Mummy of Pharaoh's Official Discovered Inside Limestone Sarcophagus in Egypt
The mummified remains of a high-ranking official named Khuwy were discovered in a colorful tomb that dates back 4,400 years. Archaeologists made the discovery in south Saqqara, in Egypt, the Egyptian Ministry of Antiquities announced April 2.
Next to the burial is a pyramid complex built for the pharaoh Djedkare Isesi, who reigned from 2381 to 2353 B.C. The colors of the tomb's hieroglyphs and decorations are incredibly well-preserved, despite the passage of over 4 millennia.
Hieroglyphs in the tomb list offerings and Khuwy's many titles, including "overseer of the khentiu-she of the Great House," "Great one of the ten of Upper Egypt" and "Sole friend" — titles that indicate he was a senior administrator in the pharaoh's court, said Emilie Martinet, a postdoctoral fellow in Egyptology with the Université Paul Valéry — Montpellier. While Martinet is not part of the team that made the discovery, her research focuses on the workings of ancient Egyptian administrations. [Photos: The Amazing Mummies of Peru and Egypt]
Pyramid inspired Design
Within the tomb complex, a descending corridor leads to a vestibule (an entrance area shaped like a hallway); an entranceway on the vestibule's southern wall leads to an antechamber with a drawing that shows Khuwy sitting in front of an offering table. Two entrances on the west wall of the antechamber lead to the burial chamber.
Inside that burial chamber, the archaeologists found the remains of a limestone sarcophagus that was robbed and almost destroyed in ancient times. The remains of the mummy of Khuwy was found in the same room. [Photos: Ancient Egyptian General's Tomb Discovered in Saqqara]
The design of the tomb complex is similar to chambers built underneath pyramids during Egypt's fifth dynasty period (2465 to 2323 B.C.), according to the statement.
The team, led by Mohamed Megahed, an archaeologist with the Egyptian Ministry of Antiquities, also investigated a pyramid located beside that of Djedkare Isesi, finding that it belonged to a queen named Setibhor. An inscription found on a column within the pyramid reads:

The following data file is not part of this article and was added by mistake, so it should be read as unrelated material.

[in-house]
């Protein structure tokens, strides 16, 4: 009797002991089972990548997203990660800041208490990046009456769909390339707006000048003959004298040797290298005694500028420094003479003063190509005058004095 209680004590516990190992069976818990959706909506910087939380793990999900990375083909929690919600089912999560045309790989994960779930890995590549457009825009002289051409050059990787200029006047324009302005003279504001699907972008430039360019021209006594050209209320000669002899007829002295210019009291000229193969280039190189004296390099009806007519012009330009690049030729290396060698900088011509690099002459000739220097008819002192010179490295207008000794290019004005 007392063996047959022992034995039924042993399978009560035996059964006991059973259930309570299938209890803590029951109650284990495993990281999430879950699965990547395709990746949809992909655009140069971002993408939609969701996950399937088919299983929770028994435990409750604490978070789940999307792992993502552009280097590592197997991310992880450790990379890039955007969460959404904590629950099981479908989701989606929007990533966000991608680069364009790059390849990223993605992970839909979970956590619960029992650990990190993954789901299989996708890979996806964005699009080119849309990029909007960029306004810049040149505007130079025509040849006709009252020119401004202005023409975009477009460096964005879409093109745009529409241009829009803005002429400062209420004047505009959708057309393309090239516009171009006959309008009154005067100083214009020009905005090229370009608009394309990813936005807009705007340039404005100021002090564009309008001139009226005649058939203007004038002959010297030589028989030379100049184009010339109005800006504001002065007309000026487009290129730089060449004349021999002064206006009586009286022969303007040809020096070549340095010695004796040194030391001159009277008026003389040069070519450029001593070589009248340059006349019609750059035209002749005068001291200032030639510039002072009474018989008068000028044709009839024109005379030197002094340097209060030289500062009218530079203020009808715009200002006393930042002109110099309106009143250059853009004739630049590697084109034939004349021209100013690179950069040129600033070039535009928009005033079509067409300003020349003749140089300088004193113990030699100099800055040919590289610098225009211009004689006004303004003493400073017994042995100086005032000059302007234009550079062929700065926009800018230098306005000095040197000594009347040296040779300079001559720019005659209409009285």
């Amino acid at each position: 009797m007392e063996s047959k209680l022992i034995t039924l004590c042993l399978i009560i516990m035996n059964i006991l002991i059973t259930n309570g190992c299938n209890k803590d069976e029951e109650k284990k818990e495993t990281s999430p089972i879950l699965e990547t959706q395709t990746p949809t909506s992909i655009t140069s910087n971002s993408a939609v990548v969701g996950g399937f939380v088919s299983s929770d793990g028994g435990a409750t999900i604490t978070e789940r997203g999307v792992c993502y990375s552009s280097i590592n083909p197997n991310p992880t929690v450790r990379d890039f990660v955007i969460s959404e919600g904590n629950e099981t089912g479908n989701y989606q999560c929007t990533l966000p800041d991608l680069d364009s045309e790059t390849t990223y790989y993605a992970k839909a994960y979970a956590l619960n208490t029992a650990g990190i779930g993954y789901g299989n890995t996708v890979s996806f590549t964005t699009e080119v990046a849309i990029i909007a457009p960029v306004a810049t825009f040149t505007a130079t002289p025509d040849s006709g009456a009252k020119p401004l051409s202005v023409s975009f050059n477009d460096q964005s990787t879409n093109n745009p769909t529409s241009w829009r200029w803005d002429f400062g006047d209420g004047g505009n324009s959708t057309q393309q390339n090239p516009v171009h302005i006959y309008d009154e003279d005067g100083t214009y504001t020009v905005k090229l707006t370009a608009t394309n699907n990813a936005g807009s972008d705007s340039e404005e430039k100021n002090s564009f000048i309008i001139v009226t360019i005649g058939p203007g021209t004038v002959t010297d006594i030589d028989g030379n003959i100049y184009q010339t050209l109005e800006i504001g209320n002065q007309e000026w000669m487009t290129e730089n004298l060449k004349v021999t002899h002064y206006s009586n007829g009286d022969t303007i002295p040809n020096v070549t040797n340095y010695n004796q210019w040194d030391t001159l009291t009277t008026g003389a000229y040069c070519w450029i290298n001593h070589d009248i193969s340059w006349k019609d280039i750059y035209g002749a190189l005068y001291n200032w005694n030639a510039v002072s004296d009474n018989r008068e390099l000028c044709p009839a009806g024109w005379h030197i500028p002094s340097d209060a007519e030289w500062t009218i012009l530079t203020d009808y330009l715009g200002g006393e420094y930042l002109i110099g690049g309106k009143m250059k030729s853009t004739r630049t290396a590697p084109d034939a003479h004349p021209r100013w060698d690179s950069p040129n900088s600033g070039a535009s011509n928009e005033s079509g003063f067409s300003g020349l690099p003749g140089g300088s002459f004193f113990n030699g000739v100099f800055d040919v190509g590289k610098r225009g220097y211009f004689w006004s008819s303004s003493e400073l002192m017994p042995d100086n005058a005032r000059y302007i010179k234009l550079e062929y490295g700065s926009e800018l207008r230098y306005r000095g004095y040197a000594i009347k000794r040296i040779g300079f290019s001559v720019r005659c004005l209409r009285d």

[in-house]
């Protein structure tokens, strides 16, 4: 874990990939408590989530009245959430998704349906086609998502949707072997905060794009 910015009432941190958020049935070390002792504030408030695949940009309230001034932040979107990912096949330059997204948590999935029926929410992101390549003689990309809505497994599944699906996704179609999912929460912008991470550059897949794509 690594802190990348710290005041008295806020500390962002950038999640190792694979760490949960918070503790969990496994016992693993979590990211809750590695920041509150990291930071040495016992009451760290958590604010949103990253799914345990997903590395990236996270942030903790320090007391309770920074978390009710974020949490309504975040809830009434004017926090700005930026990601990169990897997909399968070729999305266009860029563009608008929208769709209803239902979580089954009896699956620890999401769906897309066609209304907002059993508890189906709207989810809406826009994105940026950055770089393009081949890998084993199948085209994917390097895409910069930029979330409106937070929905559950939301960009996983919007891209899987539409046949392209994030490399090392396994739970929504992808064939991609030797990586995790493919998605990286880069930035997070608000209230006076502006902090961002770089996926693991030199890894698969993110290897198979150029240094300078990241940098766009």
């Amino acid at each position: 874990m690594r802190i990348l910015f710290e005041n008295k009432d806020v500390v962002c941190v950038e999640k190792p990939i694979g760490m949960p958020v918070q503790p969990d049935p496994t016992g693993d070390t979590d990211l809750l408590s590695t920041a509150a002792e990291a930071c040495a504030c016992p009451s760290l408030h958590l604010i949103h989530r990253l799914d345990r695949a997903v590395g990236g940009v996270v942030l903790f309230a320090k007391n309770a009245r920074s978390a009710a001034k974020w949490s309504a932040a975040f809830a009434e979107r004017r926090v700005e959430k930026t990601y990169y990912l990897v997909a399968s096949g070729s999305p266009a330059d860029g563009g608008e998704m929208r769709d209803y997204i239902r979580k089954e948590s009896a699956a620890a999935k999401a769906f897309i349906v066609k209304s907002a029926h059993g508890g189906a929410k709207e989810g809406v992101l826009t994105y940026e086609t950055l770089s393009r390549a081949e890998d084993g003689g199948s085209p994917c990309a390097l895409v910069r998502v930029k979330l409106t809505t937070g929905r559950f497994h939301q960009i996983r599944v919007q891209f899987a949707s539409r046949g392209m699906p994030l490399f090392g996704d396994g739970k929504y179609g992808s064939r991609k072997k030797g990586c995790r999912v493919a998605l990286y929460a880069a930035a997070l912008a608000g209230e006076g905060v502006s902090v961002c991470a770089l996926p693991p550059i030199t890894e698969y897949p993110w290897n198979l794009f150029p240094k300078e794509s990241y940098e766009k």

"The one who sees Horus and Seth, the great one of the hetes sceptre, the great of praise, king's wife, his beloved Setibhor."
While archaeologists had known about the existence of that pyramid, until now, they hadn't realized it had been built for the queen, the statement said.
"The large size of the pyramid complex of queen Setibhor and her title of [king's] wife indicate perhaps her direct intervention in helping her husband, king Djedkare [Isesi], ascend the throne of Egypt," according to a statement from the Czech Institute of Egyptology.
The team also conducted restoration work on the pyramid of pharaoh Djedkare Isesi.
- Photos: Discoveries at Wadi el-Hudi, an Ancient Egyptian Settlement
- Photos: 4,400 Year-old Tomb Complex in Egypt
- The 25 Most Mysterious Archaeological Finds on Earth
Originally published on Live Science.
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Owen Jarus is a regular contributor to Live Science who writes about archaeology and humans' past. He has also written for The Independent (UK), The Canadian Press (CP) and The Associated Press (AP), among others. Owen has a bachelor of arts degree from the University of Toronto and a journalism degree from Ryerson University.
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